Yesterday I awoke to a 31ºF morning and three children snuggling beside me. As I wriggled out of bed to make the coffee, I wondered if it was maybe time to turn on the heat, then wondered if I remembered how to turn on the heat, then recalled this favorite Dinner: A Love Story post — I’ll Let You Handle That — and promptly re-read it.
Like so many of the stories shared in Jenny Rosenstrach’s Dinner: A Love Story (the cookbook) and in her Bon Appetit column, this funny, insightful post resonated so well. I’ve been reading Jenny’s latest, How to Celebrate Everything, a book about the importance of rituals—about celebrating not just big holidays (though those are included, too), but day-to-day events, too—the birthdays, a lunch with dad, the homework hour, a sleepover breakfast.
I loved this passage from the introduction:
On a daily basis, rituals help me answer the questions that are central to my life as a parent: How do we help our children recognize the things that matter? How do we teach them to be grateful for everything they have—not the latest Nike Free Runs, but friends and family and community? How do we make days feel special? How do we hold on to moments that are so easily lost in the jam-packed calendar, that disappear behind us like a jet rail?”
On Sunday, I came to the recipe for grilled cheddar, apple and mustard sandwiches, then whisked the kids in the car—the window for a favorite fall ritual, I realized, had nearly closed. We headed to Riverview Orchards, a fairyland of apples, cider, farm animals, clown fish, candy, and bees, that also happens to make some of the best apple cider donuts around.
After saying hello to the chickens, pigs, and sheep, we made our way to the orchard. We passed a group of children celebrating a birthday on an idyllic knoll, a pyramid of cider donuts towering on a nearby picnic table, the Mohawk River in view snaking through banks of orange-, red-, and yellow-leaved maples. Wagon in tow, bags in hand, I was feeling blissful—virtuous!—and we had yet to pick a single apple.
As we walked on, however, we noticed we had the orchard nearly all to ourselves. Ben waved down the tractor pulling the hayride to ask if we should head to a particular spot, and then we received the news: There were virtually no apples left. The man pointed us to a promising row, our best shot to not leave empty-handed. We found, I am certain, the 6 remaining apples still hanging from the limbs not half-eaten by animals.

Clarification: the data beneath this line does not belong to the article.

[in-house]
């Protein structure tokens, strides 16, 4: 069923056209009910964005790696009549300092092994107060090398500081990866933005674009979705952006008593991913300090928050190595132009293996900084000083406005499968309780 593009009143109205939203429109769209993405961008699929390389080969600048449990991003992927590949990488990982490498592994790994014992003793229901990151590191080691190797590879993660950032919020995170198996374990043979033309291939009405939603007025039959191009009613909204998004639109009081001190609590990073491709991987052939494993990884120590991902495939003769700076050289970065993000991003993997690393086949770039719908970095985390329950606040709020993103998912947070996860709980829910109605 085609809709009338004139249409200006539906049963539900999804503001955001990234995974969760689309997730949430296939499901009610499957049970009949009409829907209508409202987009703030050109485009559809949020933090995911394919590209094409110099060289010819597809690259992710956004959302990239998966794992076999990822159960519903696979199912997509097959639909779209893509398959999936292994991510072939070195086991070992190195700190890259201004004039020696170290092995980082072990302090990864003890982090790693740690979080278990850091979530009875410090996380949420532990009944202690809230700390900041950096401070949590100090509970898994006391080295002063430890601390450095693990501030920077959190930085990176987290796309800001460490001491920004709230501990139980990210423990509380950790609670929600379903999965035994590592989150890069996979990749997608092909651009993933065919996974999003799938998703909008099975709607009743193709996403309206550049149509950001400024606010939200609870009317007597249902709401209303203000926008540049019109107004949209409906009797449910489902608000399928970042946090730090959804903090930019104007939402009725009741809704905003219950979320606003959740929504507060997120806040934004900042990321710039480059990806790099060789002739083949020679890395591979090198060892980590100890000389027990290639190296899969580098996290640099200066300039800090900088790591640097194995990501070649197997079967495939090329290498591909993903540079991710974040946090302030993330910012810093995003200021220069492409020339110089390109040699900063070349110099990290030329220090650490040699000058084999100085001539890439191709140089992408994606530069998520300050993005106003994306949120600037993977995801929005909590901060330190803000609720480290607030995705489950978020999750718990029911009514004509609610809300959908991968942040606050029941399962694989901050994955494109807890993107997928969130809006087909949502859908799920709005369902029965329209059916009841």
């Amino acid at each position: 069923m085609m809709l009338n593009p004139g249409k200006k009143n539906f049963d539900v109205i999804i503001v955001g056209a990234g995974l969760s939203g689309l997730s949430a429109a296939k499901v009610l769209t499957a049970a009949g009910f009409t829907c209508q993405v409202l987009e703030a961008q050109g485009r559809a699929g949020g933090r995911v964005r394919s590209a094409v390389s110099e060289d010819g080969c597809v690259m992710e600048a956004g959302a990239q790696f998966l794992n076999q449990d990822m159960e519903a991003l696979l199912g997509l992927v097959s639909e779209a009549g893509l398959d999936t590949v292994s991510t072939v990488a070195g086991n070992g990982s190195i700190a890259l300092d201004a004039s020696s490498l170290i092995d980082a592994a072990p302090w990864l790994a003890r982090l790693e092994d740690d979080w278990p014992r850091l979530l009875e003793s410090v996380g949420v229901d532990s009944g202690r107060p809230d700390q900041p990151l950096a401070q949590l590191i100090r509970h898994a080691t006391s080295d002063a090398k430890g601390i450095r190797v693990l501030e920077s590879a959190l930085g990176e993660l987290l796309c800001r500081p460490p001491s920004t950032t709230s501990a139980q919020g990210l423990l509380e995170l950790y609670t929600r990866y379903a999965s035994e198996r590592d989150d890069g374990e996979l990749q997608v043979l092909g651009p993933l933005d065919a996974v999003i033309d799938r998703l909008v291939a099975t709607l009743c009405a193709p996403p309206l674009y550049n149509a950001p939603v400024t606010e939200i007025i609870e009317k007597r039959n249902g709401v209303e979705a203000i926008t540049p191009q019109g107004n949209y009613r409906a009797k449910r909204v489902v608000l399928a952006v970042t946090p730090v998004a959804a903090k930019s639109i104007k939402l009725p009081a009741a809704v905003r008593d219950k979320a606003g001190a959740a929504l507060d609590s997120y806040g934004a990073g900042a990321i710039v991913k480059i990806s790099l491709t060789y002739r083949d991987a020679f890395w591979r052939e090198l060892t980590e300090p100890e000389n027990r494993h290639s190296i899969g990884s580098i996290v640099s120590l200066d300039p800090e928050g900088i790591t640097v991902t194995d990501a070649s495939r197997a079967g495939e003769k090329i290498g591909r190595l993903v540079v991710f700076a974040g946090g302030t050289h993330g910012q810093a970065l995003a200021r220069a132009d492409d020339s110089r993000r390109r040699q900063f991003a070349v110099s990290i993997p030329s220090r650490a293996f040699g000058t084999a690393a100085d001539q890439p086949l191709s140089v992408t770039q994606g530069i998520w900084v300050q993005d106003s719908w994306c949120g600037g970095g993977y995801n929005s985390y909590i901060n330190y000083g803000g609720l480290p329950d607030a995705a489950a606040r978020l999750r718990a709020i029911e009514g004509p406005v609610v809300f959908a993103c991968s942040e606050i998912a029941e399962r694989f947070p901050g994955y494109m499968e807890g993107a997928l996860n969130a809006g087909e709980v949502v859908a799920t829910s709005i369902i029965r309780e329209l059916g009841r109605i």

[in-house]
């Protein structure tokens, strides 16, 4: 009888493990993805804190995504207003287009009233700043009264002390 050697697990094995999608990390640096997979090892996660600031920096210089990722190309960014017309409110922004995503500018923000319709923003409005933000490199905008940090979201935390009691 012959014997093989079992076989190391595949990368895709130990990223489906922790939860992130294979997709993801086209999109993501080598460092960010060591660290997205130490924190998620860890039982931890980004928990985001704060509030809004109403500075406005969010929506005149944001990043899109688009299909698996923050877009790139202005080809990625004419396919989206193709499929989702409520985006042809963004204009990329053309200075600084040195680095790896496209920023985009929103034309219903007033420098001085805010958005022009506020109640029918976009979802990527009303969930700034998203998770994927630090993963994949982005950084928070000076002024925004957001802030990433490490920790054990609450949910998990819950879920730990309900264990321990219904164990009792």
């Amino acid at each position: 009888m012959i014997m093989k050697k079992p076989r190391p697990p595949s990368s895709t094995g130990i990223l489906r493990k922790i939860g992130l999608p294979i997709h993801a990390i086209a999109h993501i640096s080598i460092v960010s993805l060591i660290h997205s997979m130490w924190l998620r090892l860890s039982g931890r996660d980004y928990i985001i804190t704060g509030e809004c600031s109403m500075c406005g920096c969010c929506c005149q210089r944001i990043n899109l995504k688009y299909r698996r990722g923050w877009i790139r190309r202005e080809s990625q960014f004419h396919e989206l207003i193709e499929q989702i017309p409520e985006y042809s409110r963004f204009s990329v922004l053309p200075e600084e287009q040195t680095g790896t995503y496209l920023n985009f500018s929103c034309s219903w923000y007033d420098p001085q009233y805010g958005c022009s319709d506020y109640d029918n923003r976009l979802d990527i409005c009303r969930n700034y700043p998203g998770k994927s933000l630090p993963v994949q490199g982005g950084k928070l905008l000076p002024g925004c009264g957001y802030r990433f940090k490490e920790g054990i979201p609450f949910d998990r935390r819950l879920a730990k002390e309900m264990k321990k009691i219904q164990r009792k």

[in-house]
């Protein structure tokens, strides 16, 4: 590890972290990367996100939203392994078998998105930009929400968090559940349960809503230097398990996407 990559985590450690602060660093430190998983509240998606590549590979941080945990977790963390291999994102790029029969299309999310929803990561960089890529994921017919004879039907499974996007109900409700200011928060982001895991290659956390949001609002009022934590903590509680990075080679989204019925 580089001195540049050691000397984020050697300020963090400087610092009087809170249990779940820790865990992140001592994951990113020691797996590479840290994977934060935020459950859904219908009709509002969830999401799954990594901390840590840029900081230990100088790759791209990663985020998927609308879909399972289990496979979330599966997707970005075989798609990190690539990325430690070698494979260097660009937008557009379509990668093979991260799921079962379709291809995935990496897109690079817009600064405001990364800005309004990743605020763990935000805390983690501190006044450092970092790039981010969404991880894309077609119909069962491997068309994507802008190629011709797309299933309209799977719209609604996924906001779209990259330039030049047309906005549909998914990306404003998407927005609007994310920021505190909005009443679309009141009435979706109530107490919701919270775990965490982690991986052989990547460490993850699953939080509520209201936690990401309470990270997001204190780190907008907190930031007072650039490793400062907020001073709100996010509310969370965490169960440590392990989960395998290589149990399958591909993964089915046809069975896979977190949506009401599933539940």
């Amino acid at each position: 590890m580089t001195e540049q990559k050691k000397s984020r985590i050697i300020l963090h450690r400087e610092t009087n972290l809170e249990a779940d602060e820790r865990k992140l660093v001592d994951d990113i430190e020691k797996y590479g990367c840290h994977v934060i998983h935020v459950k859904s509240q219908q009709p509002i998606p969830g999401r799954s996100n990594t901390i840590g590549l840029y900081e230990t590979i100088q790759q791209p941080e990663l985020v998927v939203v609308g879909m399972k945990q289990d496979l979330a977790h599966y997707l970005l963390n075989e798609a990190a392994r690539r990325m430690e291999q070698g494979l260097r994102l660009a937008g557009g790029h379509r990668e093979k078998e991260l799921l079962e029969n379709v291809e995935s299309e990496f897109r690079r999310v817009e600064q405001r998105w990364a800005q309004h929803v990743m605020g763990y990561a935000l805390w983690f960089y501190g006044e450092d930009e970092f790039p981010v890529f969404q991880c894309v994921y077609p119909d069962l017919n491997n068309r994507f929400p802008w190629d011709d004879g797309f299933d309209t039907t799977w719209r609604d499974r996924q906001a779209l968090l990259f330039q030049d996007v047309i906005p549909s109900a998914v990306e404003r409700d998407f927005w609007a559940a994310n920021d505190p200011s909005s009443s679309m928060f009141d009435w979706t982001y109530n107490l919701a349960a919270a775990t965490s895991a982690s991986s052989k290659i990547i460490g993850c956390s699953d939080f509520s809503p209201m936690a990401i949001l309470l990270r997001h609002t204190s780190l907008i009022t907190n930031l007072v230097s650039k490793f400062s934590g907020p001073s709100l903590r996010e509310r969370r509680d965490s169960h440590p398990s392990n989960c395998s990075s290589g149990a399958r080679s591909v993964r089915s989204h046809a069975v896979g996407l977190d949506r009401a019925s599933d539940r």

Alas. We returned home with a bushel of (purchased) apples, a gallon of cider, and a dozen hot-off-the-fryer donuts, the best treat in the entire world. As I heated the cider, I assembled un-grilled apple, cheddar, and yellow mustard sandwiches for the children, and griddled apple, cheddar, and grainy mustard sandwiches for Ben and me. Dinner took all of about ten minutes to throw together and disappeared about as quickly—something, at last, to celebrate.
Recipe for this Grilled Apple, Cheddar, and Mustard Sandwich is below.
Some snaps from our orchard adventure:
Cider + donuts =
a very happy Tiglet.
Warning: Upon seeing the cover of How to Celebrate Everything…
any nearby children might decide to sneak a peak …
and then proceed to make some requests. You won’t be sorry they did.
The un-grilled apple, cheddar, and yellow mustard sandwiches for the children:
Grilled Apple, Cheddar, and Mustard Sandwich
Adapted from Jenny Rosenstrach's new book How to Celebrate Everything, every sentence of which I am relishing — seriously, I don't want it to end. In addition to this delicious sandwich, which I've been making almost every night, I've also made the German potato salad and the crispy chickpeas, both of which were also delicious. Note: So, you know the trick of spreading mayonnaise on bread destined for the griddle or grill pan, right? Mayonnaise doesn't burn as quickly as butter, so the bread bronzes at a nice rate, right in sync with the melting of the cheese. The trouble, I find, is that mayonnaise doesn't give you that butter flavor. But if you use a mix of butter and mayonnaise, you get the best of both worlds. You, of course, can use all butter (or mayonnaise) if you prefer.
- 2 slices hearty white bread
- 2 tablespoons softened butter
- 1 tablespoon mayonnaise, optional, see notes above
- grainy mustard or Dijon mustard, to taste
- 2 slices sharp cheddar cheese
- slices of peeled Fuji or Granny Smith apples
- Heat a cast iron skillet or grill pan to medium. If you are using the mayonnaise, stir it together with the butter in a small bowl. Spread one side of each piece of bread with this mixture. On the other side of one slice, spread mustard, then one slice of the cheese, apples, then another slice of cheese. Top with the second buttered slice.
- Fry on both sides until the cheese is melted and the bread is toasted and golden, 2 to 4 minutes a side. I like to weigh down the sandwich with another pan (like a heavy saucepan) on the first side only. Once the sandwich is flipped, I don't weight it down.